Half a dozen fields away from our shoot is a large, corporate shoot -  belonging to one of the big landowners in the area.   That is a very different matter.   Here, large groups pay for the privilege of shooting on the land, and they are treated to a sumptuous lunch in some shooting hut somewhere, transported there by vehicles.  The whole thing is organised by a gamekeeper.

Of course, pheasants don't know who they 'belong' to - they are free spirits - and they can fly - so by the end of the season they have roamed far and wide and no doubt they will have some of 'our' birds and we will have some of 'theirs.'

The fact remains that they are not wild birds as such, they are partly tame, so they stay around.   We have a group that stay around our bird table for most of the day.   They have no reason to go further as there is plenty of food there for them.   I always hope they stay as that means they end the season unscathed.   This year, at present, we have one cock pheasant and four hens - the beginning of his harem I presume (I expect he can feel Spring in the air).

It goes without saying that no way will I eat pheasant.   They are beautiful birds and I don't approve of shooting them, particularly when they are introduced to the fields especially for that purpose.

On the subject of fields.   They are still far too wet to get on to, and it is getting quite serious for farmers as jobs usually done this time of year fall behind.  'Muck' still lies in a heap - it is far too wet to take the spreader up and down the fields.  And the hedges remain uncut as the hedge-cutter can't get on either.   This becomes serious in a month or so when the hedgerow birds begin to think about building their nests.   We always try to get this work done well before that time.   We have a lot of yellow hammers and they love the thick, short hedges for building their nests.

Wednesday, 27 January 2016


India is one of the countries I have never visited and know that now I never will.   My first husband had lived there and had no desire to go back.   The farmer takes one look at the insanitary conditions and immediately says 'no way'.   So perhaps that is why is so enjoyed BBC1's 'The Real Marigold Hotel' last night.

For anyone who didn't see it, eight celebrities (4 men and 4 women), all over retirement age, have gone to India for three weeks to investigate what it would really be like to retire there, into an environment where everything is so much cheaper than here.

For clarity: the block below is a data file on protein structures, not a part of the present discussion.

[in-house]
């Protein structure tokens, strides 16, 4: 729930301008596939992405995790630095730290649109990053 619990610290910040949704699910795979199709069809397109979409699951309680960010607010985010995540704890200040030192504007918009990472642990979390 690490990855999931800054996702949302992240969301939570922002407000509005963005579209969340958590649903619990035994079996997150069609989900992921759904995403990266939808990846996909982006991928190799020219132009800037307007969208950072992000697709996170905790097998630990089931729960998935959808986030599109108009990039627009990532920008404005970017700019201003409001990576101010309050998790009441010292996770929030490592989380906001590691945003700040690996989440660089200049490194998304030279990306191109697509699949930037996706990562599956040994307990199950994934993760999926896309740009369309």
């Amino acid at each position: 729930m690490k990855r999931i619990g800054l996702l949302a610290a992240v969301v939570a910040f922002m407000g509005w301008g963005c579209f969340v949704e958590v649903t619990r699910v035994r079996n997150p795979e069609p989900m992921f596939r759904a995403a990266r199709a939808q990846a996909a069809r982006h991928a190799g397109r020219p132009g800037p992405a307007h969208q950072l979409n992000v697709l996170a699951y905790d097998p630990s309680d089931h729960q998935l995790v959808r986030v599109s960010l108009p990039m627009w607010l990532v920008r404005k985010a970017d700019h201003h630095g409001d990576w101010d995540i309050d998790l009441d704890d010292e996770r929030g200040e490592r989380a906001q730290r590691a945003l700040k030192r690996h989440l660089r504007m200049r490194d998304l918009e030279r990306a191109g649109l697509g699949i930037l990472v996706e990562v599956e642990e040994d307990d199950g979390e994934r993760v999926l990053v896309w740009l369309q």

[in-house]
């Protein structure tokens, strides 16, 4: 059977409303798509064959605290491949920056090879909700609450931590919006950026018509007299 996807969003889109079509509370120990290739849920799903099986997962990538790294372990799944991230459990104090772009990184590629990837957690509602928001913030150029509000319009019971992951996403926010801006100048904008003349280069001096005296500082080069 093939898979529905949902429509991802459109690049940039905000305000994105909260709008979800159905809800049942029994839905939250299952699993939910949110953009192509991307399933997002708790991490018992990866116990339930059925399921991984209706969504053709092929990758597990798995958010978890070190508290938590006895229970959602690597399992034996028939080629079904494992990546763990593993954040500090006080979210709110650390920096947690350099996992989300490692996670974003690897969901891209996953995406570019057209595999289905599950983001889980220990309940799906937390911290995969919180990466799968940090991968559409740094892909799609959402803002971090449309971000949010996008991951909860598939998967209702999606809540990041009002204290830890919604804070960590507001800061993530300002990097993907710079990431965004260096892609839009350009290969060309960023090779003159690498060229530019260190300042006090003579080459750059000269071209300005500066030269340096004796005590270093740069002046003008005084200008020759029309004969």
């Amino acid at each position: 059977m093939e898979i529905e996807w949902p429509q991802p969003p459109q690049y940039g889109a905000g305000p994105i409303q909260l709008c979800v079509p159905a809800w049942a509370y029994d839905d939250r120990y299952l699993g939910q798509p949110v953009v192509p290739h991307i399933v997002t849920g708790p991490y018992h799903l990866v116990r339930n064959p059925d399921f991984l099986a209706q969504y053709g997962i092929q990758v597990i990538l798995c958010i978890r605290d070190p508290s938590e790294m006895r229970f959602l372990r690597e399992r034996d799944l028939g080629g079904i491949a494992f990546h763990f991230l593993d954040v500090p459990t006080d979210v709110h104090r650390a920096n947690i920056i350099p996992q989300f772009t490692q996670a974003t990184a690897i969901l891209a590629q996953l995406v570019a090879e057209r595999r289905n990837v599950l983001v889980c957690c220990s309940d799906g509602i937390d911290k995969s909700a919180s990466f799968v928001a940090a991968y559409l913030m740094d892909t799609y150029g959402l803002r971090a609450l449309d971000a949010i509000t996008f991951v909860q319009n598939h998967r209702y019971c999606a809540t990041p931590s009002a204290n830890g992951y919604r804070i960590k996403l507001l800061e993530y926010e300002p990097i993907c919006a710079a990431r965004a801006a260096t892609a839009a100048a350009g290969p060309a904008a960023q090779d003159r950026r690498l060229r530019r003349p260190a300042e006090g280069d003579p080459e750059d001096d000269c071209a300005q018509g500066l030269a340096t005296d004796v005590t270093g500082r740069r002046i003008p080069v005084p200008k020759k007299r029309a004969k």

This programme really follows the two films made about retiring to India - films which I also enjoyed, but which were pure fiction of course.

What I enjoyed most (apart from the absolute total irreverence of Miriam Margoyles) was the amount of India we actually saw.   It is taking place in Jaipur.

I can't wait for next week's episode.   If you didn't watch it I do urge you to catch up on IPlayer before next week.

##On a completely different subject.   I have just watched our local six-o'clock news and there was an item I wanted to share with you to see what you all think.

A Head Teacher in the North of England somewhere has written to parents and asked them not to drop off - or collect- their children to and from school still wearing pyjamas and slippers.   I find this absolutely incredible.   I don't find it acceptable and think that parents could easily get up a quarter of an hour earlier in order to be reasonably dressed for the school run.   I know many parents these days work from home and I also know that there is a tendency for folk who work from home to work in their pyjamas all day.   But to me it is sloppy behaviour and is not setting a good, efficient example to the children on the way they should see school.   I would be really interested in your opinions.  Am I old-fashioned?   I taught in school for many years and I just think it promotes the wrong attitude.

Tuesday, 26 January 2016

Fickle January.

Just about every kind of weather has been thrown at us during January this year.   Floods, mild spells, snow, high winds - and now the fall out from storm Jonas in the US.

It's funny how our hopes are raised, only to be dashed.   I suspect it has always been thus in January.   We come out of the Christmas period thinking that there are still a good two months of Winter left.  Then, suddenly, the sun is out and the temperature rises; the aconites pop through the ground.   They are subtle - they have their yellow heads out of the ground, but they don't open their faces to the sun.   

Then we get huge downpours, the fields flood, roads are closed, folk are washed out of their homes, and we go around saying that Winter is back in a big way.   Then last week-end it is very mild.   The aconites open their little golden faces to the sun and the snowdrops peep through their leaves.   Yesterday they made the decision to come fully out and under the Scot's pines there is a white carpet.